prior to presentation to the emergency department. Her history was only notable for breast augmentation after her twin delivery, multiple urinary tract infections, former 14-pack per year smoker and the use of Depo-Provera for 12 years. After satisfactory workup in the emergency department and with consultation from the obstetrics and gynecology team, the patient was discharged to follow-up as an outpatient for a repeat ultrasound. At eighth week and four days she presented to the office, where a repeat transvaginal ultrasound scan revealed twin gestation with an ectopic pregnancy situated in the right tube, close to the right ovary (Figures 13). Given the patients stable clinical status upon presentation, she was scheduled for laparoscopic surgery the following morning. A few hours upon leaving the office, the patient presented to our emergency department complaining of severe lower abdominal pain. An acute abdomen was diagnosed on physical examination with stable vital signs, white blood cell count of 16x103 cells/mm3, hemoglobin 11 g/dL, hematocrit 34%. A diagnosis of a ruptured ectopic was made clinically mainly based on the acute abdomen. As a result, the patient was taken for an emergent laparoscopy. Upon entry into the abdomen, the right tubal pregnancy with partial implantation on the broad ligament had ruptured with significant hemoperitoneum. A fimbriectomy was carried out without complications. The patient tolerated the procedure well and was discharged the following day in stable condition.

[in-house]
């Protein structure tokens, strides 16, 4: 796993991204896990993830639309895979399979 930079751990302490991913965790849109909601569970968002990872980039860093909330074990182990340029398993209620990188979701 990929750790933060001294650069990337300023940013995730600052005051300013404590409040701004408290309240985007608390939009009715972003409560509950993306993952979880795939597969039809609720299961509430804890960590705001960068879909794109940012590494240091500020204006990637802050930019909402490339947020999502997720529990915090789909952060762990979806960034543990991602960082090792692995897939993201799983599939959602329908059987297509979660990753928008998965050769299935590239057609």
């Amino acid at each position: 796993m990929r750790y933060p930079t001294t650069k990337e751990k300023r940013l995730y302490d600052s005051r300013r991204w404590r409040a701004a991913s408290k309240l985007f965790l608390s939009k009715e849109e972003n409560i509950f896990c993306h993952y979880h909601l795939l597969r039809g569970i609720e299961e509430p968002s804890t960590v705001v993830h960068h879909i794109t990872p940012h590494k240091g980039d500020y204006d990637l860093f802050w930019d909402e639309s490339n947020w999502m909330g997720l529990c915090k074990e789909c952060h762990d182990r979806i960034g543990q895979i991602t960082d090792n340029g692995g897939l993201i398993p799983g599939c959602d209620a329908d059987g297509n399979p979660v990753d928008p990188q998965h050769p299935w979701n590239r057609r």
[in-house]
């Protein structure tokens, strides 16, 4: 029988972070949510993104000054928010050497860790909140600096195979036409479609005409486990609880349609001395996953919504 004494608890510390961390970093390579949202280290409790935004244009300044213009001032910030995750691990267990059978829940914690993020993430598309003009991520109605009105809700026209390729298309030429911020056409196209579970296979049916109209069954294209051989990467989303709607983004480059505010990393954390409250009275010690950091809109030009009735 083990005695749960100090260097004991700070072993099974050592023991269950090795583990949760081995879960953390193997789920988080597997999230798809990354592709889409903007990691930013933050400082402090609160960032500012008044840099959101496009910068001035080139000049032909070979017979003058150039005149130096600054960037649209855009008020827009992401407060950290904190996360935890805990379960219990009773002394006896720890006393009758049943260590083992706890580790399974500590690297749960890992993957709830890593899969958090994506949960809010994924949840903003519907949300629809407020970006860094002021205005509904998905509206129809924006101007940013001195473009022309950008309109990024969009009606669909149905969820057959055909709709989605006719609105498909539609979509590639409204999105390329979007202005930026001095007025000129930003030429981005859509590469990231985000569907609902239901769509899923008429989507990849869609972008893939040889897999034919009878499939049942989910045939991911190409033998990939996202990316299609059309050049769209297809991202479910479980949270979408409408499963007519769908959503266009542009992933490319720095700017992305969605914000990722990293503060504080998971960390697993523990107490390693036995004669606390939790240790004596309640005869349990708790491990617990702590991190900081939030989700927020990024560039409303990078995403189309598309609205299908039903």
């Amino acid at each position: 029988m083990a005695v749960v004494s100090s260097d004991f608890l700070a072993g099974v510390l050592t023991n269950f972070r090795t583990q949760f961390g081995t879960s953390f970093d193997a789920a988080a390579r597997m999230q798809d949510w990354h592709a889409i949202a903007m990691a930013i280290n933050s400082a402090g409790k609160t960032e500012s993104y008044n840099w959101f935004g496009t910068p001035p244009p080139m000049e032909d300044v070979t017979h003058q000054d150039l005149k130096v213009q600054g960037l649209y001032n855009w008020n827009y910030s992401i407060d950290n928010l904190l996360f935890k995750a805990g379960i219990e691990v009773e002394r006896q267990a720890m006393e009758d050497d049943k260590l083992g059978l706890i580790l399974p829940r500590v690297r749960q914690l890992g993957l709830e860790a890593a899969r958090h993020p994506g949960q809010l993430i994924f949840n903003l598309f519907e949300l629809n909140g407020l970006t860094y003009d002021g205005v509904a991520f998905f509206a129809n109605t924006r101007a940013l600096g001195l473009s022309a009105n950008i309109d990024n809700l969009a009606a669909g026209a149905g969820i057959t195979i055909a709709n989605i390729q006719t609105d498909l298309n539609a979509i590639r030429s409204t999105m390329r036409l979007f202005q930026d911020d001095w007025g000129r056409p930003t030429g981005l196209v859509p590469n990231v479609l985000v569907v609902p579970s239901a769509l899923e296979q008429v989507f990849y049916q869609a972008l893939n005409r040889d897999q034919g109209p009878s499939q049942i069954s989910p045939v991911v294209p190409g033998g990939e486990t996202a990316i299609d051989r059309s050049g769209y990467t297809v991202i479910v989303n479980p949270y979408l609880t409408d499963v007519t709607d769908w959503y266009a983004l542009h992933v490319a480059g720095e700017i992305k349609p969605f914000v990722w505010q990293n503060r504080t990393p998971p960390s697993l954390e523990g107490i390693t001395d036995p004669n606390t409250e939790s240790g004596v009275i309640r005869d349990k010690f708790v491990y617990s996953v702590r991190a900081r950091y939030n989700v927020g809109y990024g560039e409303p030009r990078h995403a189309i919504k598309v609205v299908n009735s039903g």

DISCUSSION

    There are various forms of heterotopic pregnancy including but not limited to twin tubal pregnancy and intrauterine pregnancy, bilateral tubal and intrauterine pregnancy and intrauterine pregnancies associated with cornual, cervical or ovarian pregnancies [1, 2]. A large number of reported cases of twin heterotopic pregnancies are associated with assisted reproductive techniques, with reported rates of 1 in 100500 [1]. With spontaneous conception, the rate decreases to 1 in 30,000 [1]. Our patient is unique in that this pregnancy is the second spontaneous pregnancy resulting in twin gestation. She had none of the risk factors that would predispose her to having an ectopic pregnancy, namely a history of pelvic inflammatory disease, endometriosis, tubal surgery that may cause damage to the tubes, previous ectopic and assisted reproductive techniques (In vitro fertilization being the most important risk factor) [1, 3].